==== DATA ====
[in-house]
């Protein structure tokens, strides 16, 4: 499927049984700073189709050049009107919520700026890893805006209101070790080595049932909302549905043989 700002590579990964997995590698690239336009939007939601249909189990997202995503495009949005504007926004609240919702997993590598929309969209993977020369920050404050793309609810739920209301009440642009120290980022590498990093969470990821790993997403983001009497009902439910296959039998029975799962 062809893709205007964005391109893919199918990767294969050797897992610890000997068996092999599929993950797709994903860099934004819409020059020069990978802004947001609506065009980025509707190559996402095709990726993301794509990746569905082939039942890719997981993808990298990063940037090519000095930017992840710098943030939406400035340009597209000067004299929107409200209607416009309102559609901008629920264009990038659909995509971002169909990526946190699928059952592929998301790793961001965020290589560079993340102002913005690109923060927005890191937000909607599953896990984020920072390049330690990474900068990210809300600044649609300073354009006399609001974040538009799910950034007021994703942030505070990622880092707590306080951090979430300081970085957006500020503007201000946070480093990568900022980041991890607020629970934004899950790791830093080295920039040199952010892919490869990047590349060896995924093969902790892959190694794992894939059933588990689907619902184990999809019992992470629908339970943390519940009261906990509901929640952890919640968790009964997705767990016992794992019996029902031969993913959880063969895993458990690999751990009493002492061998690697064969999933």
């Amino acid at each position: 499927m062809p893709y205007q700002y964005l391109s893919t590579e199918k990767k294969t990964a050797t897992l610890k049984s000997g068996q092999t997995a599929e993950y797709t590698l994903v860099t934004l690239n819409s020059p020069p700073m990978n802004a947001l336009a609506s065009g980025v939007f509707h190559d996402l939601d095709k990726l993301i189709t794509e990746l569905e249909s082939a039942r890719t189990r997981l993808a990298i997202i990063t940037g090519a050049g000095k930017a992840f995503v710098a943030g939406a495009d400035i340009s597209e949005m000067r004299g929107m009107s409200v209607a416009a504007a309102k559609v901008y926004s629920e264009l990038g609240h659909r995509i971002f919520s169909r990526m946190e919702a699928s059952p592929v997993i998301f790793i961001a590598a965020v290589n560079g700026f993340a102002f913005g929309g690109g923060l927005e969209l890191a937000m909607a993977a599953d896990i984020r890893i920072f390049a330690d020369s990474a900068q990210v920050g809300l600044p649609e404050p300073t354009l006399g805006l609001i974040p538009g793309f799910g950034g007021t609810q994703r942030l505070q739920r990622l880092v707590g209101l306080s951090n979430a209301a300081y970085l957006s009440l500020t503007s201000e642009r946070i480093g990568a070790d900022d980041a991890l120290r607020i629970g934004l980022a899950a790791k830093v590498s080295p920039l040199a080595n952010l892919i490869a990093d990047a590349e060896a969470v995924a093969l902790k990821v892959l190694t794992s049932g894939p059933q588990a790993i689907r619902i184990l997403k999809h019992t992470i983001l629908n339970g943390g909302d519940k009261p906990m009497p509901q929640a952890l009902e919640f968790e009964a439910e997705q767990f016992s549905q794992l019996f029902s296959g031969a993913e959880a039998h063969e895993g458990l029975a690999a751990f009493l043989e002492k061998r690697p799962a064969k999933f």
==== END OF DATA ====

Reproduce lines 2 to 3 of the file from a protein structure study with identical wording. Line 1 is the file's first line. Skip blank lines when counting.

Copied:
């Protein structure tokens, strides 16, 4: 499927049984700073189709050049009107919520700026890893805006209101070790080595049932909302549905043989 700002590579990964997995590698690239336009939007939601249909189990997202995503495009949005504007926004609240919702997993590598929309969209993977020369920050404050793309609810739920209301009440642009120290980022590498990093969470990821790993997403983001009497009902439910296959039998029975799962 062809893709205007964005391109893919199918990767294969050797897992610890000997068996092999599929993950797709994903860099934004819409020059020069990978802004947001609506065009980025509707190559996402095709990726993301794509990746569905082939039942890719997981993808990298990063940037090519000095930017992840710098943030939406400035340009597209000067004299929107409200209607416009309102559609901008629920264009990038659909995509971002169909990526946190699928059952592929998301790793961001965020290589560079993340102002913005690109923060927005890191937000909607599953896990984020920072390049330690990474900068990210809300600044649609300073354009006399609001974040538009799910950034007021994703942030505070990622880092707590306080951090979430300081970085957006500020503007201000946070480093990568900022980041991890607020629970934004899950790791830093080295920039040199952010892919490869990047590349060896995924093969902790892959190694794992894939059933588990689907619902184990999809019992992470629908339970943390519940009261906990509901929640952890919640968790009964997705767990016992794992019996029902031969993913959880063969895993458990690999751990009493002492061998690697064969999933």
């Amino acid at each position: 499927m062809p893709y205007q700002y964005l391109s893919t590579e199918k990767k294969t990964a050797t897992l610890k049984s000997g068996q092999t997995a599929e993950y797709t590698l994903v860099t934004l690239n819409s020059p020069p700073m990978n802004a947001l336009a609506s065009g980025v939007f509707h190559d996402l939601d095709k990726l993301i189709t794509e990746l569905e249909s082939a039942r890719t189990r997981l993808a990298i997202i990063t940037g090519a050049g000095k930017a992840f995503v710098a943030g939406a495009d400035i340009s597209e949005m000067r004299g929107m009107s409200v209607a416009a504007a309102k559609v901008y926004s629920e264009l990038g609240h659909r995509i971002f919520s169909r990526m946190e919702a699928s059952p592929v997993i998301f790793i961001a590598a965020v290589n560079g700026f993340a102002f913005g929309g690109g923060l927005e969209l890191a937000m909607a993977a599953d896990i984020r890893i920072f390049a330690d020369s990474a900068q990210v920050g809300l600044p649609e404050p300073t354009l006399g805006l609001i974040p538009g793309f799910g950034g007021t609810q994703r942030l505070q739920r990622l880092v707590g209101l306080s951090n979430a209301a300081y970085l957006s009440l500020t503007s201000e642009r946070i480093g990568a070790d900022d980041a991890l120290r607020i629970g934004l980022a899950a790791k830093v590498s080295p920039l040199a080595n952010l892919i490869a990093d990047a590349e060896a969470v995924a093969l902790k990821v892959l190694t794992s049932g894939p059933q588990a790993i689907r619902i184990l997403k999809h019992t992470i983001l629908n339970g943390g909302d519940k009261p906990m009497p509901q929640a952890l009902e919640f968790e009964a439910e997705q767990f016992s549905q794992l019996f029902s296959g031969a993913e959880a039998h063969e895993g458990l029975a690999a751990f009493l043989e002492k061998r690697p799962a064969k999933f």